Policies are powerful strategies to achieve sustainable improvement in healthcare, enhance organizations’ performance and the services’ quality. When an initiative is established on the policymaking level, it receives broad support and allows the providers’ to adjust their operations and work strategies. The IOM Future of Nursing Practice Report Brief contains the crucial recommendations that address the needs of populations and activities of the nursing workforce (Academic Progression In Nursing, n. d.). One of their guidances is dedicated to the demand for continuing education for the practitioners because of the continuously developing technologies and the need for skilled workers. This paper aims to summarize the policy proposal for nurses’ extended studying recommendation and identify how professional organizations can support its implementation.
The policy proposal must identify the foundation of the problem, the outcomes, stakeholders, and actions necessary for passing the updated regulations. The US government established rules within the Affordable Care Act passage to stimulate practitioners to increase their qualifications (Shinners & Graebe, 2020). Today, the significant gap in the nursing staff skillfulness exists along with the rapid technological development, which forces the professionals to keep studying and increasing their knowledge level (Melnyk et al., 2018). Furthermore, the workforce shortage that emerged with the COVID-19 pandemic disrupted the educational benchmarks for practitioners and made quantity before quality. These circumstances are severe for the quality of care, and urgent, policy-level action must be taken urgently.
The IOM report got the right position by recommending that nurses continue their education and enable policymakers to develop regulations that advocate for the workforce’s skillfulness improvement. The policy proposal includes the requirements of the practicum hours completion, minimum degree level to be employed, and the options to combine studying with working. The stakeholders, such as practitioners, healthcare organizations, and institutions can receive additional funding for continuing education (Shinners & Graebe, 2020). As a part of the policy proposal, the American Association of Colleges of Nursing (AACN) recommended the education system primarily rely on the state’s boards and requirements to provide them with an adequate workforce (Thomas et al., 2020). Indeed, the novel regulations contain the strategies to address the different needs for licensing and update them to motivate the nurses to continue their studies.
The AACN and Association for Healthcare Administrative Professionals (AHCAP) are the policymaking institutions to deal with the recommendation to continuously increase the educational level of nursing practitioners through academic development and training. Their intervention is necessary to create the practices and successfully implement them in organizations. The AACN can support the policy proposal by providing a valuable scope of statistics about educational levels and challenges nationwide, necessary for the successful regulation passage and effective execution (Thomas et al., 2020). The AHCAP is a professional organization intervention that would simultaneously implement the policy through updates in leadership strategies in healthcare facilities. Furthermore, stakeholders can reach these institutions to share feedback and practical recommendations for further improvement. Professional organizations connect the facilities, workforce, and policymakers; thus, they must participate in all decision-making events.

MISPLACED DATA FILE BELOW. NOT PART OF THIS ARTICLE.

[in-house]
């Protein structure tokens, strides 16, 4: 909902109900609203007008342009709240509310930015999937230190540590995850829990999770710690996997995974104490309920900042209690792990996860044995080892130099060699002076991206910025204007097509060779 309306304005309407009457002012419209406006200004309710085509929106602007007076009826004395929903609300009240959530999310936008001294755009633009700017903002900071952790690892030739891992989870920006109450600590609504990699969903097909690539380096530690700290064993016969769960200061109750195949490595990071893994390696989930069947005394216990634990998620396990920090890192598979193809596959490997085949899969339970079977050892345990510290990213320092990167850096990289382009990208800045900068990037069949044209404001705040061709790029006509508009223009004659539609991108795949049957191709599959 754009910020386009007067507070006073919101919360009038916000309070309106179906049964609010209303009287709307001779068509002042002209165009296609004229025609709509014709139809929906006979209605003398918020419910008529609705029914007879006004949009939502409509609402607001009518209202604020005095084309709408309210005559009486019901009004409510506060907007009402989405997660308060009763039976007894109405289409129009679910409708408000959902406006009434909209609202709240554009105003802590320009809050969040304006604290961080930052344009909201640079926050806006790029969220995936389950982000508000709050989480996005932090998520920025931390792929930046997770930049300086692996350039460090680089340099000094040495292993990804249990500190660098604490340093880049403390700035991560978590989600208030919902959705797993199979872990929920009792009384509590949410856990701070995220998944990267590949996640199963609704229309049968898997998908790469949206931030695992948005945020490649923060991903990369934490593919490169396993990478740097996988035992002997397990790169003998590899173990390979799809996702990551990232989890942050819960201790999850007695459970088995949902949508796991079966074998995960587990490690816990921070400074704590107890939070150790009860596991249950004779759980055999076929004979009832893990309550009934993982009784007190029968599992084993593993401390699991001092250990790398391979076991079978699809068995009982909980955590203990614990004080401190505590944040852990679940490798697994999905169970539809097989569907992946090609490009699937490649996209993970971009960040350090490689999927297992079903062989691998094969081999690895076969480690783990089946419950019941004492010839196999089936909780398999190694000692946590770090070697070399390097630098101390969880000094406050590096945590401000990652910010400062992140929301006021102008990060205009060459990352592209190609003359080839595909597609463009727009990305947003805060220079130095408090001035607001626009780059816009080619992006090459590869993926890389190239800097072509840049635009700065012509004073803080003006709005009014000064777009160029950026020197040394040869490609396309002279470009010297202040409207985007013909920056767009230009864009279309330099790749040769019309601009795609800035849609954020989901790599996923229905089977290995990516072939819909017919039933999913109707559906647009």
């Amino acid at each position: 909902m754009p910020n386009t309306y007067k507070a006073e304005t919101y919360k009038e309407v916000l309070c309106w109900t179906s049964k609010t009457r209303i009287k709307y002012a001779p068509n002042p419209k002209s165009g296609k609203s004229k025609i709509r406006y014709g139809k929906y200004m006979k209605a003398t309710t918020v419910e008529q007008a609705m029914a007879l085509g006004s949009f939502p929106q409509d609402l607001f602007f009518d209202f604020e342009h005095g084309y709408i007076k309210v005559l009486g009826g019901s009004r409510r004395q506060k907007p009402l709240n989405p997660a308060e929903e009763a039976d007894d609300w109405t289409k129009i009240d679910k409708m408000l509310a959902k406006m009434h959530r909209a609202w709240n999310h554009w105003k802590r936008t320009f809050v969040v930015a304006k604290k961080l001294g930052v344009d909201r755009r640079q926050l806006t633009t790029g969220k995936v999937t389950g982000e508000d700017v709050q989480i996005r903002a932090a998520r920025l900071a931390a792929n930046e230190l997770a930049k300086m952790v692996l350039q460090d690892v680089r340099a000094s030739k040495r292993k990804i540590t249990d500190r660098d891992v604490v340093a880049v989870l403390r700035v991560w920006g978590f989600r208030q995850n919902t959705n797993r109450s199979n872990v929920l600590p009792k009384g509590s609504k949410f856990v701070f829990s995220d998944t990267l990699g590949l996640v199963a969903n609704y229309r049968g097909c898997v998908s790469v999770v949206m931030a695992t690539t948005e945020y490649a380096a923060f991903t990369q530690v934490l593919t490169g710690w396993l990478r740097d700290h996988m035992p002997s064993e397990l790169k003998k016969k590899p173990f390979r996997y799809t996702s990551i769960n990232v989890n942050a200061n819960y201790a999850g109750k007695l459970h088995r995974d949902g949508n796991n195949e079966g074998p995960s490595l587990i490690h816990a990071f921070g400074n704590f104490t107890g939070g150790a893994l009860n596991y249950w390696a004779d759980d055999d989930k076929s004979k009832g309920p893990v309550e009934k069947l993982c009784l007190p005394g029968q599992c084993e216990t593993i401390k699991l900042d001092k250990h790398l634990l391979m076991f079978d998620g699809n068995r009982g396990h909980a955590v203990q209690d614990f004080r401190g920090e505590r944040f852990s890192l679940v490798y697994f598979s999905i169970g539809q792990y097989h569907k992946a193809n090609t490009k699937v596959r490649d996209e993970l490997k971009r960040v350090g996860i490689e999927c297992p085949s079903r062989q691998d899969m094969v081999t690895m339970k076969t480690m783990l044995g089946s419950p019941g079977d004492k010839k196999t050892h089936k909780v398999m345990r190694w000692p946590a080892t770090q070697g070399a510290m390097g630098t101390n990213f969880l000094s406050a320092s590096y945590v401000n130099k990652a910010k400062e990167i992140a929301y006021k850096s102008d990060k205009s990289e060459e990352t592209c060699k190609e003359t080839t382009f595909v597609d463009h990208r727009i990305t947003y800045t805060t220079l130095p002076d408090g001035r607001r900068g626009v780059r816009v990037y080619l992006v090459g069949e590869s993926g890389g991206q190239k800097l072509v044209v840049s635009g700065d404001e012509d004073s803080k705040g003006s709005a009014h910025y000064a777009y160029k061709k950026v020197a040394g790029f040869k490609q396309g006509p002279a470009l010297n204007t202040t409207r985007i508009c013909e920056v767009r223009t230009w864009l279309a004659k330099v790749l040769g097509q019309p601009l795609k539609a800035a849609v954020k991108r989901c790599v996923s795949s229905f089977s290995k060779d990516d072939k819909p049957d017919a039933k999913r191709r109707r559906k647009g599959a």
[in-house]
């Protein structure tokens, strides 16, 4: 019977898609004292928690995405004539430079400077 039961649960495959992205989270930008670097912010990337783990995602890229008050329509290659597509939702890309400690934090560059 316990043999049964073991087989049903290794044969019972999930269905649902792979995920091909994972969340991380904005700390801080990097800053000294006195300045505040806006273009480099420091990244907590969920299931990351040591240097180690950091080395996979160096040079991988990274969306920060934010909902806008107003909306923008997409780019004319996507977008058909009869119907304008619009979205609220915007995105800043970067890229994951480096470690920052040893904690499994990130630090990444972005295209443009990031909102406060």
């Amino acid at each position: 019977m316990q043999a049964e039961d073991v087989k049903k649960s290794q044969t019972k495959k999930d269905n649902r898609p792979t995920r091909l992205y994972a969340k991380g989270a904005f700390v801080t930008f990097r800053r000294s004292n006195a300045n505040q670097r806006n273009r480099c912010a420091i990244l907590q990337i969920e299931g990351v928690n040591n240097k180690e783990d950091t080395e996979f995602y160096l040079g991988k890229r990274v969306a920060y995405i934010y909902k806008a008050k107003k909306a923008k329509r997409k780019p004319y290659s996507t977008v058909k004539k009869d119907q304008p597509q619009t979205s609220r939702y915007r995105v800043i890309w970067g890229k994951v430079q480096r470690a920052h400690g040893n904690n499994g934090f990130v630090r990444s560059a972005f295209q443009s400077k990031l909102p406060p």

In summary, the policy proposal is a fundamental part of making improvements in the healthcare industry, and the regulations must comply with the current challenges and forecasts. The IOM report enables the government to support the initiatives and allow the institutions’ recommendations to become fundamental executable strategies. Professional organizations work as the connection between the facilities, workforce, and policymakers; thus, they must participate in all decision-making events.
Academic Progression In Nursing (n. d.). Future of nursing IOM report. Web.
Melnyk, B. M., Gallagher‐Ford, L., Zellefrow, C., Tucker, S., Thomas, B., Sinnott, L. T., & Tan, A. (2018). The first US study on nurses’ evidence‐based practice competencies indicates major deficits that threaten healthcare quality, safety, and patient outcomes. Worldviews on Evidence‐Based Nursing, 15(1), 16-25. Web.
Shinners, J., & Graebe, J. (2020). Continuing education as a core component of nursing professional development. The Journal of Continuing Education in Nursing, 51(1), 6-8. Web.
Thomas, T., Martsolf, G., & Puskar, K. (2020). How to engage nursing students in health policy: Results of a survey assessing students’ competencies, experiences, interests, and values. Policy, Politics, & Nursing Practice, 21(1), 12-20. Web.